Chromatin-based epigenetic inheritance
The genome is propagated through cell division cycles by the faithful duplication and segregation of chromosomes into two new daughter cells during mitotic divisions. In addition, so-called "epigenetic" chromosome structures that maintain functional chromosomes and that "memorize" the transcriptional state of a cell lineage are also maintained through mitotic and sometimes even meiotic divisions. Although the mechanism of inheritance of DNA sequences has been worked out decades ago, how the more fluid epigenetic information of gene activities and chromosome structure is maintained in time is not understood. We are interested in resolving this. My lab aims at three major questions 1) What is the basis of chromatin-based memory at the human centromere? The histone H3 variant CENP-A is critical for the faithful inheritance and propagation of centromeres and is dependent on the stable transmission and self-templating capacity of CENP-A chromatin. 2) Can chromatin contribute to the maintenance of active gene expression? We have developed methods to directly determine the rate of histone H3.1 and H3.3 retention at specific loci in human somatic cells and aim to determine their contribution to transcriptional memory. Finally, 3) we use heritable gene silencing in yeast to determine whether and how epigenetic states can impact on the evolution of a species.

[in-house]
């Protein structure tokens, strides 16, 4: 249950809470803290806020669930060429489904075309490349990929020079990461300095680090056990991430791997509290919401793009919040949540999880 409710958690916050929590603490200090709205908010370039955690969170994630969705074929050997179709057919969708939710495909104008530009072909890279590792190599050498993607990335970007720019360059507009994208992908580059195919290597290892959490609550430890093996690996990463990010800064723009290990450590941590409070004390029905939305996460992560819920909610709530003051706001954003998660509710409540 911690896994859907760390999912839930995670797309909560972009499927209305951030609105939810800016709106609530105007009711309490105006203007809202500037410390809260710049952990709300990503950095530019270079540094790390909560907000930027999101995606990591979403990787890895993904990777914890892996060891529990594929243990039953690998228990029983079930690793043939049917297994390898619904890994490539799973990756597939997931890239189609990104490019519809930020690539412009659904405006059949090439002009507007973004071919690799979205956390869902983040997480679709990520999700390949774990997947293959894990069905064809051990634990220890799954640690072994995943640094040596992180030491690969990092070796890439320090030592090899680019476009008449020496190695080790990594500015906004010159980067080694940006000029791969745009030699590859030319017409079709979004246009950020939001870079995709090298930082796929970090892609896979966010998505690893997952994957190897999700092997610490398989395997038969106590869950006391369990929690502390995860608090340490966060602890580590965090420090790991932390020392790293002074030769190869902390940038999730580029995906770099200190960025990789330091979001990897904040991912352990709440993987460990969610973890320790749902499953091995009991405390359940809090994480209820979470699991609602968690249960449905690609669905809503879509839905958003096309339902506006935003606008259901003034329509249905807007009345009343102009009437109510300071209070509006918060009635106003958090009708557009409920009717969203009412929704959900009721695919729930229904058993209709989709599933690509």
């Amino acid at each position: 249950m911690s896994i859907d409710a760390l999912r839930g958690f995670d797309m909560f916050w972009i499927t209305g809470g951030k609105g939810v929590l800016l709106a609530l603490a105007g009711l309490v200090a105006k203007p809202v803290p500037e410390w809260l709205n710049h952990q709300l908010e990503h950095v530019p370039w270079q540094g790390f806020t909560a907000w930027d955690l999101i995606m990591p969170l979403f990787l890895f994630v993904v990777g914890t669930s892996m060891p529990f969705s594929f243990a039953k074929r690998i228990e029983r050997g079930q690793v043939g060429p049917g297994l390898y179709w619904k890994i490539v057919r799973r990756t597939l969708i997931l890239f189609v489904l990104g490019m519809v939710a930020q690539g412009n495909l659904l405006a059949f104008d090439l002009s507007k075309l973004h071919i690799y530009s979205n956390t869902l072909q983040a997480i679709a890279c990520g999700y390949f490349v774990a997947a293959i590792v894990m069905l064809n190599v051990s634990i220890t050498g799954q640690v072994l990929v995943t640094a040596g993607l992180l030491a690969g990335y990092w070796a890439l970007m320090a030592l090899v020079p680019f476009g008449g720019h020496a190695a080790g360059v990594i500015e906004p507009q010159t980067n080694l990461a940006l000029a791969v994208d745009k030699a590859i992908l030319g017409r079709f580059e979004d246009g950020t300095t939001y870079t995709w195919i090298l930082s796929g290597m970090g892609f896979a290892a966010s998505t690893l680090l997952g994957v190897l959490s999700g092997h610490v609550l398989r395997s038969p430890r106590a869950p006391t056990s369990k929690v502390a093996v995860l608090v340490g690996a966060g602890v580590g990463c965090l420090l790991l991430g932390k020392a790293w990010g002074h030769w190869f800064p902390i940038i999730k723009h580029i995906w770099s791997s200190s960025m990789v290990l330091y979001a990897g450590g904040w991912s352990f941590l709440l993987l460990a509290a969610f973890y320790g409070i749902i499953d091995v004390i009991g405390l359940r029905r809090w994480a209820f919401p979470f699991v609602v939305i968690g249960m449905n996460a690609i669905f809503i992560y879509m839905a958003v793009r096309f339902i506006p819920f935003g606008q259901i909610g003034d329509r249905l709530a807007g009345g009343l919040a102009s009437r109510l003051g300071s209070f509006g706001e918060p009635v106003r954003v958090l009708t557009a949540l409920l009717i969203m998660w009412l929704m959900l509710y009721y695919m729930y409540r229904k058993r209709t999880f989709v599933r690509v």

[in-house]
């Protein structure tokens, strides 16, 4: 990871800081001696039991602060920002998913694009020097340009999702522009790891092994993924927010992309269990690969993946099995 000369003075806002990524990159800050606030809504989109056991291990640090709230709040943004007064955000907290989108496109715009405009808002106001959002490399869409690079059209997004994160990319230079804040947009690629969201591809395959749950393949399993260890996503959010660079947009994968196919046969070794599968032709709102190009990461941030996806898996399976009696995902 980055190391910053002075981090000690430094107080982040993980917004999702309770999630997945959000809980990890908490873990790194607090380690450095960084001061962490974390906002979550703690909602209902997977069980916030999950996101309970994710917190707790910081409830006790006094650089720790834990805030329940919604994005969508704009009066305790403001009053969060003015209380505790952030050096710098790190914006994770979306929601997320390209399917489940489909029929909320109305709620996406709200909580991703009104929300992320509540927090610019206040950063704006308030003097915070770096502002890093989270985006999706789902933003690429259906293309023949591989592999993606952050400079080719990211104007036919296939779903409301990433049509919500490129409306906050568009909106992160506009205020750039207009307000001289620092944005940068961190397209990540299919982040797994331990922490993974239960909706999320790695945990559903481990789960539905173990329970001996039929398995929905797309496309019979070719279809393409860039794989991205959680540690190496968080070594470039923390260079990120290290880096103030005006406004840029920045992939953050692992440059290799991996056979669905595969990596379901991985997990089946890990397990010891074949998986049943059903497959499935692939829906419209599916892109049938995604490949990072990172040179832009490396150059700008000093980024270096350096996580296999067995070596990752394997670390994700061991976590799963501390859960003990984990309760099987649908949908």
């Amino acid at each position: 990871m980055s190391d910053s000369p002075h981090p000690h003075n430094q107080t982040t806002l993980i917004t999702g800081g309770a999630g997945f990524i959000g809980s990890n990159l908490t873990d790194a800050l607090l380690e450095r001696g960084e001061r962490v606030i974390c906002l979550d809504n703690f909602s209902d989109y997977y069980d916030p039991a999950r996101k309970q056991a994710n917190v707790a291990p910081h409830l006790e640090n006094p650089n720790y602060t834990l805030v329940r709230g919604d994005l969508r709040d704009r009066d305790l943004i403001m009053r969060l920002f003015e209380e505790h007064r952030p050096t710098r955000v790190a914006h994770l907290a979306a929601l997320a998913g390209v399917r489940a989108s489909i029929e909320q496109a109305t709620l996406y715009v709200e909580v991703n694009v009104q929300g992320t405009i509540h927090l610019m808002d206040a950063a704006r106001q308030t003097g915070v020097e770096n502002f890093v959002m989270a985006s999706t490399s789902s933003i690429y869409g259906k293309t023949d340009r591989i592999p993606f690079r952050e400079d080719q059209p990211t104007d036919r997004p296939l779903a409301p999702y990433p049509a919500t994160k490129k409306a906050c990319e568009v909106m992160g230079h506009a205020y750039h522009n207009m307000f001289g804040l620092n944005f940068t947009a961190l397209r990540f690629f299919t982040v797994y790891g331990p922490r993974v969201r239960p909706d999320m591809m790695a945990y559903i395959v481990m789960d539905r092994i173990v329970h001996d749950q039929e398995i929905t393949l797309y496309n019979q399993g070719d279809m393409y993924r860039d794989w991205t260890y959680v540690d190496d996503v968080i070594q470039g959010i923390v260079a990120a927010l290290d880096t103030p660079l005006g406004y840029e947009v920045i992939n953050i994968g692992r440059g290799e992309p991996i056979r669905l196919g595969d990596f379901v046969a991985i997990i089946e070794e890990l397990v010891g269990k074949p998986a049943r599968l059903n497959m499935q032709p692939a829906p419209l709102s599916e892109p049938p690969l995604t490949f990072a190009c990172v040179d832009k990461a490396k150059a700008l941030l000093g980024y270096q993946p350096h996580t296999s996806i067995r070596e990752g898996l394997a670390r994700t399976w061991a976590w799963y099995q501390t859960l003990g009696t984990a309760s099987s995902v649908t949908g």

For more information: www.jansenlab.org
Instituto Gulbenkian de Ciência, Oeiras, Portugal
Domain 4 - UMR 144 - Subcellular Structure and Cellular Dynamics